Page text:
Sonoma County officials estimate $11 million in initial storm damage
The onslaught of heavy rain and wind-driven storms over the past two weeks has caused about $11 million in initial damage to local roads and other public infrastructure, Sonoma County officials estimate.
Five atmospheric river storms have battered the county since late December and more storms are expected to hit the county before any significant break in the weather, Chris Godley, the county’s emergency management director, said Tuesday as he briefed the Board of Supervisors.
He added that the upcoming storms, while still substantial, were not expected to fuel the kind of widespread flooding seen Monday in the region.
Estimates show the county’s emergency response has cost about $378,000 to date, including employee overtime, supplies and equipment, Godley said.
The preliminary $11 million figure includes damage in unincorporated areas and cities, according to Godley.
“This is now my sixth major flood on the Russian River that I’ve worked on,” Godley said. “I feel good about the response.”
He added that private property damage is estimated to total an additional $3.2 million. (By comparison, the county’s last major flood, in 2019, caused more than $155 million in damage, mostly in western Sonoma County.)
Godley’s briefing preceded the board’s unanimous vote to ratify a local emergency proclamation connected to the storms. The ratification allows the county to pursue federal resources available under the emergency declaration for California that President Joe Biden issued on Sunday.
The declaration opens an avenue for the county to work with the Army Corps of Engineers to help assess damage, and to seek reimbursement through FEMA for costs including staff overtime, equipment purchases and the operation of emergency shelters, Godley said in an interview.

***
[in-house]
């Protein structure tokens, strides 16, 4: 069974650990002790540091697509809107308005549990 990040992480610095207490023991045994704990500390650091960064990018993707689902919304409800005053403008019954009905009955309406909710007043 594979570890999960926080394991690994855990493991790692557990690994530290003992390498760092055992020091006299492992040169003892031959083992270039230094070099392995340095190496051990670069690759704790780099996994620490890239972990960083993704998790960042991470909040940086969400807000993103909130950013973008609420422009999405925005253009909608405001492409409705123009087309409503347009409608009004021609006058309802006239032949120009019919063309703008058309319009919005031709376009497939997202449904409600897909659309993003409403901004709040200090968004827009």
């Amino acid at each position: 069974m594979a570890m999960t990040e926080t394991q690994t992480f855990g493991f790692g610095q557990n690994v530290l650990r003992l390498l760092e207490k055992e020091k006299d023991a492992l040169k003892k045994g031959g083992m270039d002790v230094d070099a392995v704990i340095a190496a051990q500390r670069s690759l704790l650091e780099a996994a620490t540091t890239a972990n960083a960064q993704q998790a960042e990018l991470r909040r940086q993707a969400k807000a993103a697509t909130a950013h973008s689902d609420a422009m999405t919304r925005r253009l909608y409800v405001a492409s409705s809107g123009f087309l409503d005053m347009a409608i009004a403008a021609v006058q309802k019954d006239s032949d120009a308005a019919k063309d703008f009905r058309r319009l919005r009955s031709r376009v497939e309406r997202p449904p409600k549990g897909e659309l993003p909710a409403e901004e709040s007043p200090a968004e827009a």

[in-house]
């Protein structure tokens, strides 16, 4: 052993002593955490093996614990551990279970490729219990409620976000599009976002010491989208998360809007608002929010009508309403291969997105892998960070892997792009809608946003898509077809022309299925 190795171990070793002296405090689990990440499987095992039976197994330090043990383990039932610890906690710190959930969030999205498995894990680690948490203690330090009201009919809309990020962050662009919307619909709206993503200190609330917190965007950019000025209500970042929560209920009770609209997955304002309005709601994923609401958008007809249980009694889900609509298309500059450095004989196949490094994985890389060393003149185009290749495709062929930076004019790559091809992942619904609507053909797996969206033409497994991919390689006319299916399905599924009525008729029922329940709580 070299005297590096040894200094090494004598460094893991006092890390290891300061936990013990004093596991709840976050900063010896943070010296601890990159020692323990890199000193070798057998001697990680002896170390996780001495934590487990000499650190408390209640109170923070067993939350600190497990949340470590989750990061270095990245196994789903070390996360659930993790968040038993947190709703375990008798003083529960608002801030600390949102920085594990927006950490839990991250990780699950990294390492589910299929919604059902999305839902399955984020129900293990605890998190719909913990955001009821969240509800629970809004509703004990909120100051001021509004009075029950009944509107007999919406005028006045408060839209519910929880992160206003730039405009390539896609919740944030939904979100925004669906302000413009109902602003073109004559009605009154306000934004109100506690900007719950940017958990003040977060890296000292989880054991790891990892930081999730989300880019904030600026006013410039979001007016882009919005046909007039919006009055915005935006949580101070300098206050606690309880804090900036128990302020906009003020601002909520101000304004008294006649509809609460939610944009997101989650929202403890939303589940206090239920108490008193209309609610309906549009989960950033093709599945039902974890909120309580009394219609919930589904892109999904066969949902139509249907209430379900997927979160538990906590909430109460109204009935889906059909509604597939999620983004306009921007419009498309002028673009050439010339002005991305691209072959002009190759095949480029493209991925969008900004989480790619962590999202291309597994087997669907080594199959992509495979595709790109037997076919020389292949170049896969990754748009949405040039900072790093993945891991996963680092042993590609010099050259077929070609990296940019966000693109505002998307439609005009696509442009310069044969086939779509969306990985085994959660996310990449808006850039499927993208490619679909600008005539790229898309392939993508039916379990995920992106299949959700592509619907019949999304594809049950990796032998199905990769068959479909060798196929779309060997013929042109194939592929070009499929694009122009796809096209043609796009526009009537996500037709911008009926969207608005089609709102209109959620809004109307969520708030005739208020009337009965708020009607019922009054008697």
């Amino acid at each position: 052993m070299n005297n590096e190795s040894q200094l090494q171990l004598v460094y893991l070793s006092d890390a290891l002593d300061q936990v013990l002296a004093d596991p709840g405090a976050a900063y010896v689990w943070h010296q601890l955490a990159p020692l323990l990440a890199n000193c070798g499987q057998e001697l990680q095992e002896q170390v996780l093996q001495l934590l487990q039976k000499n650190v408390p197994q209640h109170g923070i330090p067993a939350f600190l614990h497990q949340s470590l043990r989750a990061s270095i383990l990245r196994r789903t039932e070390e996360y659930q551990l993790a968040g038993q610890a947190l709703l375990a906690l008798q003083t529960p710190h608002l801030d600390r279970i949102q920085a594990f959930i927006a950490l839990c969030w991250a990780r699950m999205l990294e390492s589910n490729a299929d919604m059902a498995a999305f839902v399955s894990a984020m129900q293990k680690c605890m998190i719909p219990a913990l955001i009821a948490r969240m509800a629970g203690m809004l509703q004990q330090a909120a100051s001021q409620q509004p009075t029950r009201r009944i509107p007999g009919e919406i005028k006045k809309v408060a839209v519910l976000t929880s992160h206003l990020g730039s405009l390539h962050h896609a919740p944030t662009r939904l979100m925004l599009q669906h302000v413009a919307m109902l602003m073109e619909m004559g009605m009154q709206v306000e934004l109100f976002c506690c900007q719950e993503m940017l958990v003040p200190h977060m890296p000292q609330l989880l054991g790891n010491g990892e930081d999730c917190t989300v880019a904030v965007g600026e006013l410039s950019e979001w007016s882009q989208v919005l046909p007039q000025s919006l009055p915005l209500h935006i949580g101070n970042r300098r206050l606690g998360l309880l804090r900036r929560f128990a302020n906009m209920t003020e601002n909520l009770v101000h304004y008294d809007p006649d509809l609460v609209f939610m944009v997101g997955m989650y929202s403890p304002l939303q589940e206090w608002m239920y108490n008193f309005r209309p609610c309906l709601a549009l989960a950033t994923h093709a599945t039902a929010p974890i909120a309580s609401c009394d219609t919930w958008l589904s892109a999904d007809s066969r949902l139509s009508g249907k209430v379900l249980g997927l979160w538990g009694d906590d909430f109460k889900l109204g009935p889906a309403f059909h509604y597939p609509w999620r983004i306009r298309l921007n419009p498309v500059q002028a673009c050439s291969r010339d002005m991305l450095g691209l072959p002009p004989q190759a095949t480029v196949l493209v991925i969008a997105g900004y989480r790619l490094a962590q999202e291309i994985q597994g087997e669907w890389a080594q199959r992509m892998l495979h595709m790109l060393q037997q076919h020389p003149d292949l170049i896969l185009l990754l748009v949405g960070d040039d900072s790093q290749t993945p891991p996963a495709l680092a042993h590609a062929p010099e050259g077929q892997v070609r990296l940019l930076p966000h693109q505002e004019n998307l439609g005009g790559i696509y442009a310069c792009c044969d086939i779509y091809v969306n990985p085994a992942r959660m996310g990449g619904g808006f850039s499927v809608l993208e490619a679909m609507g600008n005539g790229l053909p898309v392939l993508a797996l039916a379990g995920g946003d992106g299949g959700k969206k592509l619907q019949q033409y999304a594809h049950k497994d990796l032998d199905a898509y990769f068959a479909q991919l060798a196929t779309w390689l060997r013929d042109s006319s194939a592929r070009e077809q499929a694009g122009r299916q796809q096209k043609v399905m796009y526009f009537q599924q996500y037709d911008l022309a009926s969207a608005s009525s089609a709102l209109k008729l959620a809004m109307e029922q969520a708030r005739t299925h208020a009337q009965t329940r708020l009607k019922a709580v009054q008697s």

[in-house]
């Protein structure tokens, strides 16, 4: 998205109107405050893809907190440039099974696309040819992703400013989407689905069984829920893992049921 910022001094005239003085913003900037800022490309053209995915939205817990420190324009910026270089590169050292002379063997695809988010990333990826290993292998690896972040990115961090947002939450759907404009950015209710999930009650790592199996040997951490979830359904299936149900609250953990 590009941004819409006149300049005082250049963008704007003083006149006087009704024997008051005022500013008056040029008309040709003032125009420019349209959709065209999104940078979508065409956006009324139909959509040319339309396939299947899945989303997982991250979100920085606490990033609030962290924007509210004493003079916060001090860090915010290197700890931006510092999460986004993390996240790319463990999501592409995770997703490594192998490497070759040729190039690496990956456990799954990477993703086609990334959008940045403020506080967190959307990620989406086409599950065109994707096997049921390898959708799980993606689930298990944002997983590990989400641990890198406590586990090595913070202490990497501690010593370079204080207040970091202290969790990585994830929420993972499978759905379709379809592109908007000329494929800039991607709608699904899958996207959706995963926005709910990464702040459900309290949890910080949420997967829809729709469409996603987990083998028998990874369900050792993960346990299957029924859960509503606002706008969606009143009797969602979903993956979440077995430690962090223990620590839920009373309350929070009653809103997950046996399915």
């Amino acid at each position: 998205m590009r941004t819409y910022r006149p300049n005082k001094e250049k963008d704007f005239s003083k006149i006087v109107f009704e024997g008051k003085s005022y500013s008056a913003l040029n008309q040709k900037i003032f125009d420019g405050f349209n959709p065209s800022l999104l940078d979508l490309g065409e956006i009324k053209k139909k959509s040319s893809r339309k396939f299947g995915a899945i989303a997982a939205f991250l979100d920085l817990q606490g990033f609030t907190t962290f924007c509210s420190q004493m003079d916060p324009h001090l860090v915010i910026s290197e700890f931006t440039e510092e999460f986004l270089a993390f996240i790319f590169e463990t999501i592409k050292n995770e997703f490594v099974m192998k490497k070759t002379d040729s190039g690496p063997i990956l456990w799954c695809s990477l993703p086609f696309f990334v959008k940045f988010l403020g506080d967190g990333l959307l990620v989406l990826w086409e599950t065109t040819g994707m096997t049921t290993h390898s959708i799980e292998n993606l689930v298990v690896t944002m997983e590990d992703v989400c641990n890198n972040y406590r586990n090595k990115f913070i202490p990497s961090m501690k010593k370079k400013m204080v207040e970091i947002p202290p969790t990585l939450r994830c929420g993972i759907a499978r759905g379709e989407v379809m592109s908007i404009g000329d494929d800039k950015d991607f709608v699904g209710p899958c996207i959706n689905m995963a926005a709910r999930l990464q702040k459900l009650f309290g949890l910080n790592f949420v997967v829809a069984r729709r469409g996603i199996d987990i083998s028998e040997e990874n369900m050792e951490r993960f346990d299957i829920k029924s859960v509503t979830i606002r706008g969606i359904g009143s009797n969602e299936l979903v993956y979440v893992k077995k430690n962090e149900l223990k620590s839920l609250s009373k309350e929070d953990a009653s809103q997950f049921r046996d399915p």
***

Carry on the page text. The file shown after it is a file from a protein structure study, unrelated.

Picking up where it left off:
The county has not requested any advanced emergency funding from the state or federal government to help with response, Godley added.
The county has set up four community support centers throughout west county, which has been hit hardest by the storm and has two emergency shelters at the county fairgrounds in Santa Rosa.
As of Monday, there were 73 attendees at the centers and 38 people at the shelters.
“We’re bringing more and more resources to bear,” Godley told the board Tuesday.
Those resources included providing mental health services at the center in Occidental, near where a tree fell on a trailer and killed a toddler inside during the Jan. 4 storm.
“Thank you for understanding the sensitivity there,” Hopkins told Godley.
There are 20 roads closed in the county - much of them concentrated in west county near the Lower Russian River - and 4,064 residents without power, as of late Tuesday afternoon according to the county’s winter weather map.
One of the biggest challenges facing the county during these rainy weeks was moving the people living in the campgrounds by the Lower Russian River, Godley and Supervisor Lynda Hopkins said.
“Every single flood brings a new challenge and this time it was the sheer number of RVs and trailers, many of whom did not have a truck to move,” Hopkins said.
The county has helped relocate many of them and is now working with campground owners to ensure the sites are safe for people to return, Godley said.
Rescuing people who drive into flooded roads has posed another challenge, according to Godley. He said people are continuing to drive into flooded roads, despite warnings from officials not to do so.
“We are stressing the first responders out right when we need them the most,” Godley said.
The county’s response and damage assessment will continue with the incoming storms.
The Russian River is expected to rise again on runoff from those storms, cresting near 30 feet in Guerneville on Thursday, Godley said.
“So it will still be very wet,” he said.
You can reach Staff Writer Emma Murphy at 707-521-5228 or email@example.com. On Twitter @MurphReports.
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The decisions of Sonoma County’s elected leaders and those running county government departments impact people’s lives in real, direct ways. Your local leaders are responsible for managing the county’s finances, advocating for support at the state and federal levels, adopting policies on public health, housing and business — to name a few — and leading emergency response and recovery.
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